Some schools contacted by The Tribune reported no trouble, however. Principals for Atascadero and Arroyo Grande high schools said there have been no incidents, and Arroyo Grande High Principal Conan Bowers said through his secretary that it’s been “status quo” since the election.
And although no incidents were reported at Nipomo High School, Principal John Denno said some students approached their teachers about what a Trump presidency might mean for undocumented family members or for gay or transgender people. At least one student overheard a conversation from other students that made them uncomfortable, Denno said, a situation that was corrected by staff speaking to the offending student.
“Our No. 1 obligation is to provide a safe environment for all students,” Denno said. “Sometimes we may have to redirect a student and educate them about how their actions or words may affect others.”
The local behavior reflects what is occurring nationwide.
The Southern Poverty Law Center, a nonprofit organization that tracks hate groups and crimes, administered an online survey to K-12 educators nationwide in the days after the election. Of the more than 10,000 teachers, counselors, administrators and others who work in schools who responded, the organization says, 90 percent reported that their school’s climate had been negatively affected and 80 percent described “heightened anxiety and concern on the part of students worried about the impact of the election on themselves and their families.”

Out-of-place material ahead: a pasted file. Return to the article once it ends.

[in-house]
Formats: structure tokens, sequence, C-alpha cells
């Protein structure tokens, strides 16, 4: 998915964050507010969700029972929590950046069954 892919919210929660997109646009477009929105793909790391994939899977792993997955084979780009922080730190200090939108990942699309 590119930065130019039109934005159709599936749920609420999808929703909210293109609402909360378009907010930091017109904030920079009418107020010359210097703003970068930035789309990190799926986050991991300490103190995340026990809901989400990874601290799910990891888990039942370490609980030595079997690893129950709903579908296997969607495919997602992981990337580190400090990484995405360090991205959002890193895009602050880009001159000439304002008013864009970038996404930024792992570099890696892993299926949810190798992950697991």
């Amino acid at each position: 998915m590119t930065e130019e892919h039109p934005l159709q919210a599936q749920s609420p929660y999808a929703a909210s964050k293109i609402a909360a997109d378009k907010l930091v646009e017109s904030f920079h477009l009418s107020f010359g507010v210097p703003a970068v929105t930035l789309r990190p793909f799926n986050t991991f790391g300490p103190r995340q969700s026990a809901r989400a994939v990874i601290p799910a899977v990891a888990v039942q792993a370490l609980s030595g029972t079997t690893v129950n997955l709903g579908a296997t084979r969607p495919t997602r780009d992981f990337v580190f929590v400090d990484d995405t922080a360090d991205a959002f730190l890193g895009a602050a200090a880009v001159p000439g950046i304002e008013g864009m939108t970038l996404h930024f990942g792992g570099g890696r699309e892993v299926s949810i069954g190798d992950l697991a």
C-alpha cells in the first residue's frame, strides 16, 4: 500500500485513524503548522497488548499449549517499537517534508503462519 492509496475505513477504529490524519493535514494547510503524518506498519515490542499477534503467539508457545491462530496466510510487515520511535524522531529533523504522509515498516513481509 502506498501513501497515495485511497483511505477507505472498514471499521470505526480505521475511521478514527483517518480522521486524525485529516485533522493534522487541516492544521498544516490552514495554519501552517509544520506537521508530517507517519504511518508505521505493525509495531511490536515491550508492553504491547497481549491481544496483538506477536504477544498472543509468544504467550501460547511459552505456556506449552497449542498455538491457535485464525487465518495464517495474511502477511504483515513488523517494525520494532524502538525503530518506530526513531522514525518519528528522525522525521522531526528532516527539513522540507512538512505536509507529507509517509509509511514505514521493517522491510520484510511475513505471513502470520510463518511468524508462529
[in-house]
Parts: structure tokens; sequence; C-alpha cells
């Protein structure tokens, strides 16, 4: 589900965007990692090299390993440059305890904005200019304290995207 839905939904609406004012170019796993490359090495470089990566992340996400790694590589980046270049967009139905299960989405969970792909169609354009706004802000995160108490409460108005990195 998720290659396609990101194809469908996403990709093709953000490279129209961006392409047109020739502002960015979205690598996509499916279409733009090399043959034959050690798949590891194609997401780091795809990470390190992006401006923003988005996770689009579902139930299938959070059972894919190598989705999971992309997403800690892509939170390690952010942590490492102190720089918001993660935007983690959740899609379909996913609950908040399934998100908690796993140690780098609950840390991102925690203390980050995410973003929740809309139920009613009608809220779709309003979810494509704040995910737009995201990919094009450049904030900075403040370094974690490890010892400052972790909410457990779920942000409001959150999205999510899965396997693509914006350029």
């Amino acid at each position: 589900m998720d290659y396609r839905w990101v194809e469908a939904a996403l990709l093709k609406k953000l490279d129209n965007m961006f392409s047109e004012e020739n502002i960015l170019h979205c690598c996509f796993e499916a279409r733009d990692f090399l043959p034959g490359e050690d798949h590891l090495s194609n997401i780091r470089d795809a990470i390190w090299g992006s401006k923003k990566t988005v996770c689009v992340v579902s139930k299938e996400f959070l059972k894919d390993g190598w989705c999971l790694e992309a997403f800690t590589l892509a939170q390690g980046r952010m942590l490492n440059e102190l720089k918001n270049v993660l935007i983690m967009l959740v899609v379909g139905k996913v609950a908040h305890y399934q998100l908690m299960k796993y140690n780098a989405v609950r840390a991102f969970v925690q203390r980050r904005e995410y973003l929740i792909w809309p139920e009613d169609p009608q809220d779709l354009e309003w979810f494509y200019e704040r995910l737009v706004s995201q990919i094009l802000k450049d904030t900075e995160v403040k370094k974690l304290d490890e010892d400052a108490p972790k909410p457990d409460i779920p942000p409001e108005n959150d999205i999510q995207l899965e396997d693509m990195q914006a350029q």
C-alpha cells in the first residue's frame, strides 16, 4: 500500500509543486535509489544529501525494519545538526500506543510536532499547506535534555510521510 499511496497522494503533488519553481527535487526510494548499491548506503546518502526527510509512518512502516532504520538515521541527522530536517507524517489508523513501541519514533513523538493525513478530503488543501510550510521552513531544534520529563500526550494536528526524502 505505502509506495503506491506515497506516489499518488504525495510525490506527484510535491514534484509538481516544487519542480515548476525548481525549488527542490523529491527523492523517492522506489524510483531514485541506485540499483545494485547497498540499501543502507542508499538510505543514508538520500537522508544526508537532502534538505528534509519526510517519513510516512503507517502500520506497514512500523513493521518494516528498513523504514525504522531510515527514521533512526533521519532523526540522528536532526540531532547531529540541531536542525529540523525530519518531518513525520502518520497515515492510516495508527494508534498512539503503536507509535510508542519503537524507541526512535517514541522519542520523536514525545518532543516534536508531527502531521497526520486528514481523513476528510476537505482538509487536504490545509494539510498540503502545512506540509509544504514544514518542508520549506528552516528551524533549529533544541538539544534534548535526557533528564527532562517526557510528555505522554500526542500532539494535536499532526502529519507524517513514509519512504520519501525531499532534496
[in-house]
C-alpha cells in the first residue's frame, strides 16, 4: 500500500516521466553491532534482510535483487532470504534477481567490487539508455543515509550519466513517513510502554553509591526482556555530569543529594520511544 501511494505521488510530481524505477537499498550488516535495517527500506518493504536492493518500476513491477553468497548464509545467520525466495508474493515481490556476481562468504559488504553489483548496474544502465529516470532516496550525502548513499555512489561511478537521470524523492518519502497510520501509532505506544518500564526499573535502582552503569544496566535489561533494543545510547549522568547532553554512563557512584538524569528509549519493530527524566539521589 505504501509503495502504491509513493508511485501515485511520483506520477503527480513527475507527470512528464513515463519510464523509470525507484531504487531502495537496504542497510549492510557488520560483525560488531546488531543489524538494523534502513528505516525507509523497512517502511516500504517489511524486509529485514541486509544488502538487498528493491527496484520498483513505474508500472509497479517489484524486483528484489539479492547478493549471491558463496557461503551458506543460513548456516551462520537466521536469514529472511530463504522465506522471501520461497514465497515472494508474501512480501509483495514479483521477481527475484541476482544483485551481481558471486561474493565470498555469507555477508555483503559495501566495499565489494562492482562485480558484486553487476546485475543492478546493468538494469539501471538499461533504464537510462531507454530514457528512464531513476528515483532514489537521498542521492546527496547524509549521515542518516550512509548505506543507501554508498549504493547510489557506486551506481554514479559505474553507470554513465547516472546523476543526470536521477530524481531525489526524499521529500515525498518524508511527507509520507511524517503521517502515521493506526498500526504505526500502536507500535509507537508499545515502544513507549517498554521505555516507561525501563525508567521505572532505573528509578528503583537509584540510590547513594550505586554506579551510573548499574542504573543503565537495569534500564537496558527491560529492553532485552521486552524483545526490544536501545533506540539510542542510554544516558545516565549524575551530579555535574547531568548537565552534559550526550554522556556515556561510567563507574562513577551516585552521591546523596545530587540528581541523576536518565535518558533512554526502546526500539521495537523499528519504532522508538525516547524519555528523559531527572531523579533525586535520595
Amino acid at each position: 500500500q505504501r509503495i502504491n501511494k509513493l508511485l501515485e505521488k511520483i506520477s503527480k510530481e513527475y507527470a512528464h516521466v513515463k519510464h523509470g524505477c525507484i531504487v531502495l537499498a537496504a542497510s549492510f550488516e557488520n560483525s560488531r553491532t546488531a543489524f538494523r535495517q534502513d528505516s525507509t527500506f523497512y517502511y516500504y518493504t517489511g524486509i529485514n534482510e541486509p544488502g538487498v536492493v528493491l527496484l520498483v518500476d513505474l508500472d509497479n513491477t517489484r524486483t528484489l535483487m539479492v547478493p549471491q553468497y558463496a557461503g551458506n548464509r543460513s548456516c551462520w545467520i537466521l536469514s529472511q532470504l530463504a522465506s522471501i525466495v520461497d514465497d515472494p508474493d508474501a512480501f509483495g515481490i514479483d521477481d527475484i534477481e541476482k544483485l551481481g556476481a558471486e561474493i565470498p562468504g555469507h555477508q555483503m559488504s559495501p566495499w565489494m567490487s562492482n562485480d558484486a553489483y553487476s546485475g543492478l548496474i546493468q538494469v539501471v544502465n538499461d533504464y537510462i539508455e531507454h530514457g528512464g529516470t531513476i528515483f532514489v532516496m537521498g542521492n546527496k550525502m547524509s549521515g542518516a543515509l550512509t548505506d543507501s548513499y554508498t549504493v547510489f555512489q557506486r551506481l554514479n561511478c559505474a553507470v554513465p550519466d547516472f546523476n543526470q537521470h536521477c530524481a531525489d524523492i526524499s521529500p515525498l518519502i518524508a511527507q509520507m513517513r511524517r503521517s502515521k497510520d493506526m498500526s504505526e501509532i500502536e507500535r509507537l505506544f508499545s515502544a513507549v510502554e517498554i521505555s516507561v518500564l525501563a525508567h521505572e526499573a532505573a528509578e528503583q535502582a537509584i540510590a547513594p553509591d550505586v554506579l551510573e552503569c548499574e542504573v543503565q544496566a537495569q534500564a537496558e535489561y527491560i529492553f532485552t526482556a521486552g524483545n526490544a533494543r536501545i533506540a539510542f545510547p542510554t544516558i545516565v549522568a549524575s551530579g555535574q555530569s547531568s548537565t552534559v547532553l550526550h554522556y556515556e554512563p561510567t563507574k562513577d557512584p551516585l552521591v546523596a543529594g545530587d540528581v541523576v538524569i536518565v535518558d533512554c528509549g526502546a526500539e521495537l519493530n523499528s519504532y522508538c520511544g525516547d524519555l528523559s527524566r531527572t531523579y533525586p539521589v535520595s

Tense times at SLO County schools
The letter that County Superintendent of Schools James Brescia sent Thursday to school districts in San Luis Obispo County provides educators with links to materials published by the California School Boards Association, the Association of California School Administrators and the California Parent Teacher Association to address negative behavior tied to the election while maintaining political objectivity.
Brescia’s memo followed a Nov. 28 letter sent to county education offices across the state from Lt. Gov. Gavin Newsom, who wrote that teachers are on the “front line of reassuring our kids that they are safe.”
“County Offices of Education can and should take the lead on: creating a clearinghouse to report hate and bullying, developing action plans with teachers and administrators, and measuring school climate as part of the new school accountability program,” Newsom wrote.
Where to confront hate speech
On a national level, several groups are accelerating efforts to combat hate.
- Anti-Defamation League, a national civil rights agency dedicated to fighting anti-Semitism and bigotry in all forms.
- Southern Poverty Law Center, another nonprofit organization dedicated to fighting hate and bigotry and tracking and fighting hate groups.
- Council on American-Islamic Relations, the nation’s largest Muslim civil rights and advocacy organization.
Closer to home:
- NAACP in California, which has a branch in Lompoc that interacts with individuals in San Luis Obispo County.
- Community Affairs Council, under the umbrella of the Jewish Community Center-Federation of San Luis Obispo.
- People of Faith for Justice, an interfaith alliance in San Luis Obispo County that promotes peace and justice and seeks to influence public discourse.
- R.A.C.E. Matters SLO County, whose acronym stands for Responsibility, Action, Compassion and Education.
- 5 Cities Diversity Coalition.